‘Have it your way,’ he shrugged. Then he too raised his voice ‘Your heart is not dead, Lillias,’ he declared to the audience breathlessly clustered on their balconies. ‘Far from it, I think. What of Georgias the baker? And Nendan the sausage-maker?’ He was selecting names at random.
Her face blanched, and she shrank back, covering her generous bosom with her robe ‘You know?’ she faltered.
That hurt him just a little, but he covered it. ‘Of course,’ he declared, still playing to the balconies, ‘but I forgive you. You are much woman, Lillias, and not meant to be alone.’ He reached out and gently covered her hair with her hood again. ‘Have you been well?’ he asked her very softly
‘I get by,’ she whispered.
‘Good. Are we almost done?’
‘I think we need something to round it out, don’t you?’ Her face looked hopeful.
He tried very hard to keep from laughing.
‘This is serious, Mahkra,’ she hissed. ‘My position in the community depends on it.’
‘Trust me,’ he murmured. ‘You have betrayed me, Lillias,’ he said to the balconies, ‘but I forgive you, for I have not been here to keep you from straying.’
She considered that for a moment, then sobbed, fell into his arms and buried her face in his chest. ‘It’s just that I missed you so much, my Mahkra. I weakened. I am but a poor, ignorant woman – a slave to my passions. Can you ever truly forgive me?’
‘What is there to forgive, my Lillias?’ he said grandly. ‘You are like the earth – like the sea. To give is a part of your nature.’
She thrust herself back from him. ‘Beat me!’ she demanded. ‘I deserve to be beaten!’ Huge tears, genuine for all he knew, stood in her glowing black eyes.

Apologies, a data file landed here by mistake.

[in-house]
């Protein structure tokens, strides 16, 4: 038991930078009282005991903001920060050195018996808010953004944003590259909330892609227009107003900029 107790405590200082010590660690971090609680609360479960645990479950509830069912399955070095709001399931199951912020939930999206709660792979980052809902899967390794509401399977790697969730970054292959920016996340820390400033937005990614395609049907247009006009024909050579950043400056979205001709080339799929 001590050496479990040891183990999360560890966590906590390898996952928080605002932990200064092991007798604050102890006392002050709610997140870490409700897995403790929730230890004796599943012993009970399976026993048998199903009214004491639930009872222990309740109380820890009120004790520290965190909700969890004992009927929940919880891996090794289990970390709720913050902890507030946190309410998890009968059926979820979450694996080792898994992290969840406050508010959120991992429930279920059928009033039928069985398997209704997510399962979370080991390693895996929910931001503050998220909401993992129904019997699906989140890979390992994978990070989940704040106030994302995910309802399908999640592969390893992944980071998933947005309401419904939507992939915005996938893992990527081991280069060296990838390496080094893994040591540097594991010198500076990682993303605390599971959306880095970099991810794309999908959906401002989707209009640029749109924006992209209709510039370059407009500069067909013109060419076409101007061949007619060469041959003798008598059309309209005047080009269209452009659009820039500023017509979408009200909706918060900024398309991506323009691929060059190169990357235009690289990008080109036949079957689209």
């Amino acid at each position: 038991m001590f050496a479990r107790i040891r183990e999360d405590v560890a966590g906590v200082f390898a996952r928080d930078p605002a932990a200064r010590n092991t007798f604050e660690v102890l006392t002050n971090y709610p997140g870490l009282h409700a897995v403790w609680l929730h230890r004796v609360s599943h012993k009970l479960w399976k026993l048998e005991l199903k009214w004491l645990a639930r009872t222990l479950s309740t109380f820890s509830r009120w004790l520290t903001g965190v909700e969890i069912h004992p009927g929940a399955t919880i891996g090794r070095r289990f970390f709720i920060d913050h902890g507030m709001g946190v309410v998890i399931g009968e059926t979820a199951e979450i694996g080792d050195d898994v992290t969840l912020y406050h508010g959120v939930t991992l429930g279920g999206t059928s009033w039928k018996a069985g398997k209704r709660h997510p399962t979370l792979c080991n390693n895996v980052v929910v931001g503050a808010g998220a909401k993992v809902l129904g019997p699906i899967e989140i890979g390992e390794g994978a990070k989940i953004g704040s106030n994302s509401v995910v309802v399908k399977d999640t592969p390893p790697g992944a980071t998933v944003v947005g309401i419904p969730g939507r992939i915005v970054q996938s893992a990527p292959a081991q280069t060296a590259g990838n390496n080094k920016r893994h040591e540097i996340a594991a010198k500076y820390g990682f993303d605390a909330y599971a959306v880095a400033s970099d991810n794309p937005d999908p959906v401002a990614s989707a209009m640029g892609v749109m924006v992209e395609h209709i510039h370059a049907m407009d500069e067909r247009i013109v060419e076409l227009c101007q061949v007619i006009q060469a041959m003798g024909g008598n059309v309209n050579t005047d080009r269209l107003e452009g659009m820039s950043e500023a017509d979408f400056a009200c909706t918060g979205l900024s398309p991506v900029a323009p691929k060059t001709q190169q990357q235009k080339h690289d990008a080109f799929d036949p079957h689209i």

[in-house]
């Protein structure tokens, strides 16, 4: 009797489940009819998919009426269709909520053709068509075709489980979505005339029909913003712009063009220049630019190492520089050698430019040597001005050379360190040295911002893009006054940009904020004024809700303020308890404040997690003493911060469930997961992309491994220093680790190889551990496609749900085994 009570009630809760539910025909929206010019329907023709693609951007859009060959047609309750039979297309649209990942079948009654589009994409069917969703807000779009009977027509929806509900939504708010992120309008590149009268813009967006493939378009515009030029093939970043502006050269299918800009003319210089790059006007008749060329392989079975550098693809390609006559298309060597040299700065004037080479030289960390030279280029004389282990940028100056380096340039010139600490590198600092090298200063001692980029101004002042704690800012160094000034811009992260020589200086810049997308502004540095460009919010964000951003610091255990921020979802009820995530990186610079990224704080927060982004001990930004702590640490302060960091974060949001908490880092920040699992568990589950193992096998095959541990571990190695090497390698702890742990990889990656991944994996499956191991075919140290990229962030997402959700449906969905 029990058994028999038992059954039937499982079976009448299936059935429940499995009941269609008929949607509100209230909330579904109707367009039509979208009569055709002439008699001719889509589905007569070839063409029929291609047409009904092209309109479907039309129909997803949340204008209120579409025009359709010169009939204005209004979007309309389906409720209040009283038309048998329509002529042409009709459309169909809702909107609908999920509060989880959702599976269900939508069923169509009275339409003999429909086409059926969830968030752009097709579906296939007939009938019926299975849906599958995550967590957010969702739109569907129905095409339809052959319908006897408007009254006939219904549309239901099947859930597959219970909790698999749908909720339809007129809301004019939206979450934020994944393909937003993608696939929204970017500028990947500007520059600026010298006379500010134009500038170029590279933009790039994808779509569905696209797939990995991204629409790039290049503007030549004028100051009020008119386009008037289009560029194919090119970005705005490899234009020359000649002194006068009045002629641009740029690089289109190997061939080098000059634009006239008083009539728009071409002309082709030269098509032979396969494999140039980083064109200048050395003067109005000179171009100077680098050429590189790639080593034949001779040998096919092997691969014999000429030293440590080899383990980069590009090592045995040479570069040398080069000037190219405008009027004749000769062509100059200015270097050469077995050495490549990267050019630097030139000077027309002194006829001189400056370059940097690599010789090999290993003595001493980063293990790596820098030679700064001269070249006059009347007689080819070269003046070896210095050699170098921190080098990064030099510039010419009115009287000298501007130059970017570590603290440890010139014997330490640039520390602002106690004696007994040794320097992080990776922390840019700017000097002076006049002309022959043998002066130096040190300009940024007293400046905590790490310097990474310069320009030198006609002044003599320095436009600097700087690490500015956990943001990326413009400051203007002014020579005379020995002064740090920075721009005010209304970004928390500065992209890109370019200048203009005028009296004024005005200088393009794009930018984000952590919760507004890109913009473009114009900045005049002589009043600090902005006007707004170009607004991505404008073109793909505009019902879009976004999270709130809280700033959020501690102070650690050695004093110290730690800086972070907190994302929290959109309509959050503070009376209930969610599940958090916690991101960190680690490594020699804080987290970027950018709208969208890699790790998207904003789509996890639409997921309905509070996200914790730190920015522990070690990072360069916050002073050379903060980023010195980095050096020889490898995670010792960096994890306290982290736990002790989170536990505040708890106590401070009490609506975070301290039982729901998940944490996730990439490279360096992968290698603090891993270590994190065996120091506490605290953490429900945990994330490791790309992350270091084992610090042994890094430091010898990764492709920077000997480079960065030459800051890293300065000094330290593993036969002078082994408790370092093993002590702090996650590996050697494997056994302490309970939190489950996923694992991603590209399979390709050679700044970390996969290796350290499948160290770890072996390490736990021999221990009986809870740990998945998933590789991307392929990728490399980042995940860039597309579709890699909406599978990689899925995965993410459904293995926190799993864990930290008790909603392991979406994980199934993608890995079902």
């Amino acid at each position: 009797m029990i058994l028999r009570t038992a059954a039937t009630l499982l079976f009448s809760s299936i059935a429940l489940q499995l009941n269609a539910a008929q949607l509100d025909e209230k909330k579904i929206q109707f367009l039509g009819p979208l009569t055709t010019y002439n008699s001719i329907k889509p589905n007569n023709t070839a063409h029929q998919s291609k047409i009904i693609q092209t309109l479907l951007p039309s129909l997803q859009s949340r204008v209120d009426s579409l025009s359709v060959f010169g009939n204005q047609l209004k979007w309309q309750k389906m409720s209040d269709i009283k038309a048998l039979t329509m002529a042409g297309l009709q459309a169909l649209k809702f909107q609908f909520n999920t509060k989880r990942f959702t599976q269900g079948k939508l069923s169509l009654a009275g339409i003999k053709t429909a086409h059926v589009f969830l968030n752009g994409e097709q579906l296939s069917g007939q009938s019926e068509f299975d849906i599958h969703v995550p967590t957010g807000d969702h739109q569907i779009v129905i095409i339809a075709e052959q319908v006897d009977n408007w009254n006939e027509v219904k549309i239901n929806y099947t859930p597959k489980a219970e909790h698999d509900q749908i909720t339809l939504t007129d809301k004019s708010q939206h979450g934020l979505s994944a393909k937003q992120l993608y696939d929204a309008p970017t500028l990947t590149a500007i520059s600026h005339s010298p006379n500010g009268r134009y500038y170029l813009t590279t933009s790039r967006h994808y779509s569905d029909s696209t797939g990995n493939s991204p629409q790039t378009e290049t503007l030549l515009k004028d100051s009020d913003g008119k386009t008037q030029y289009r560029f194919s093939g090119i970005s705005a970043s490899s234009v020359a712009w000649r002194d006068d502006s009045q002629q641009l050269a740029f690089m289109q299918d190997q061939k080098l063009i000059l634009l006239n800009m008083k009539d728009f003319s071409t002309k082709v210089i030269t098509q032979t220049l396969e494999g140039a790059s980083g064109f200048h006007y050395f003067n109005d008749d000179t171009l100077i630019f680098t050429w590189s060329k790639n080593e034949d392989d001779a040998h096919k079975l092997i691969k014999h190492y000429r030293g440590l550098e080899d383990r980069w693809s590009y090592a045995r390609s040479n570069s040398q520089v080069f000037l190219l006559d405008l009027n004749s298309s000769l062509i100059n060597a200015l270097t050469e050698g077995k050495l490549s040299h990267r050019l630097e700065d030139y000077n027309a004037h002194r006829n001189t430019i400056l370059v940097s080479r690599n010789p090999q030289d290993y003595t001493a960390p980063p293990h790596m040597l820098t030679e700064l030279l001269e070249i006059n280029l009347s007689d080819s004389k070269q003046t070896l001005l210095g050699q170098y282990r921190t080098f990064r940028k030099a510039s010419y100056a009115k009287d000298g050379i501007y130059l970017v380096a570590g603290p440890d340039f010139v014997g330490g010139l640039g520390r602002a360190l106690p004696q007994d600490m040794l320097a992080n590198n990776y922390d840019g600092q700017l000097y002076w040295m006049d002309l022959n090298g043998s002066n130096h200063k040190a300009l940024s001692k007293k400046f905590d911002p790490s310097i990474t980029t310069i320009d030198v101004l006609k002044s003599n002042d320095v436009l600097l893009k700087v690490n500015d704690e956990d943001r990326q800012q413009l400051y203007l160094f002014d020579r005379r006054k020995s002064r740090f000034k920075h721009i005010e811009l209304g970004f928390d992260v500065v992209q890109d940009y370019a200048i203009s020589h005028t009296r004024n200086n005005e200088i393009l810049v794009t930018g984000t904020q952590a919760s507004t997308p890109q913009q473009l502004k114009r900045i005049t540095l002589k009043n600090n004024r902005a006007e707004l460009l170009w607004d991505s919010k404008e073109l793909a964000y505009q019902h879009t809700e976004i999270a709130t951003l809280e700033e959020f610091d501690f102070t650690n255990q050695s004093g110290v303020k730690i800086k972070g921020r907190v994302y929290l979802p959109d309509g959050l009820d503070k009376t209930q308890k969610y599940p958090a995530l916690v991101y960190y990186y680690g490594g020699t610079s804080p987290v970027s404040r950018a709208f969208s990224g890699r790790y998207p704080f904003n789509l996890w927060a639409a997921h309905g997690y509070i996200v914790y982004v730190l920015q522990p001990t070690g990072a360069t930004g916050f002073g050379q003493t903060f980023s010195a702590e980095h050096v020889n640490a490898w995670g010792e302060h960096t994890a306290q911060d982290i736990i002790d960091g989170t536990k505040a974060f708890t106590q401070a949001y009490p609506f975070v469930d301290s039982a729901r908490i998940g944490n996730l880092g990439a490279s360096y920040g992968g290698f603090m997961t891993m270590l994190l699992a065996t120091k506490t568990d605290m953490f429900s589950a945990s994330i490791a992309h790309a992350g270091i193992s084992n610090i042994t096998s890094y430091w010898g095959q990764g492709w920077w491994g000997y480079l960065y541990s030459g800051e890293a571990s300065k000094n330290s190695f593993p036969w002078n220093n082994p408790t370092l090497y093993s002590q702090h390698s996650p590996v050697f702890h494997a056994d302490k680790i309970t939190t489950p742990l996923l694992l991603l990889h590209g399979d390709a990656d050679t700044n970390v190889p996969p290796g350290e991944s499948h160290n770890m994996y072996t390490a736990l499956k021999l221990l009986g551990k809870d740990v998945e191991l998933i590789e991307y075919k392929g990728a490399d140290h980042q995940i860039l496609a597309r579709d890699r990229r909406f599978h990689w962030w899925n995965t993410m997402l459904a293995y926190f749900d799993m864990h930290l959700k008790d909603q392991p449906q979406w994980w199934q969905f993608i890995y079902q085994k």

‘Oh, no,’ he refused, knowing exactly where that would lead. ‘No beatings, Lillias,’ he said. ‘Only this,’ and he gave her a single chaste kiss full on the lips. ‘Be well, Lillias,’ he murmured softly. Then he stepped back quickly before she could wrap her arms about his neck. He knew just how strong her arms were. ‘And now, though it rends my soul, I must leave you again,’ he declaimed. He reached out and drew her veil once again across her face ‘Think of me from time to time whilst I seek out the fate that destiny has in store for me.’ He did manage to resist the impulse to lay his hand on his heart.
‘I knew it!’ she cried, more to the onlookers than to him. ‘I knew that you were a man of affairs! I shall carry our love in my heart for all eternity, my Mahkra, and I shall remain faithful to you to the grave. And if you live, come back to me.’ She had both arms spread wide again. ‘And if you do not, send your ghost to me in my dreams, and I will comfort your pale shade as best I can.’
He backed away from her outstretched arms. Then he spun so that his robe would swirl dramatically – he owed her that much and vaulted into Faran’s saddle. ‘Farewell, my Lillias,’ he said melodramatically, jerking the reins to make Faran rear and paw the air with his front hooves. ‘And if we do not meet again in this world, may God grant that we meet once more in the next.’ And he drove his heels into Faran’s flanks and charged past her at a gallop.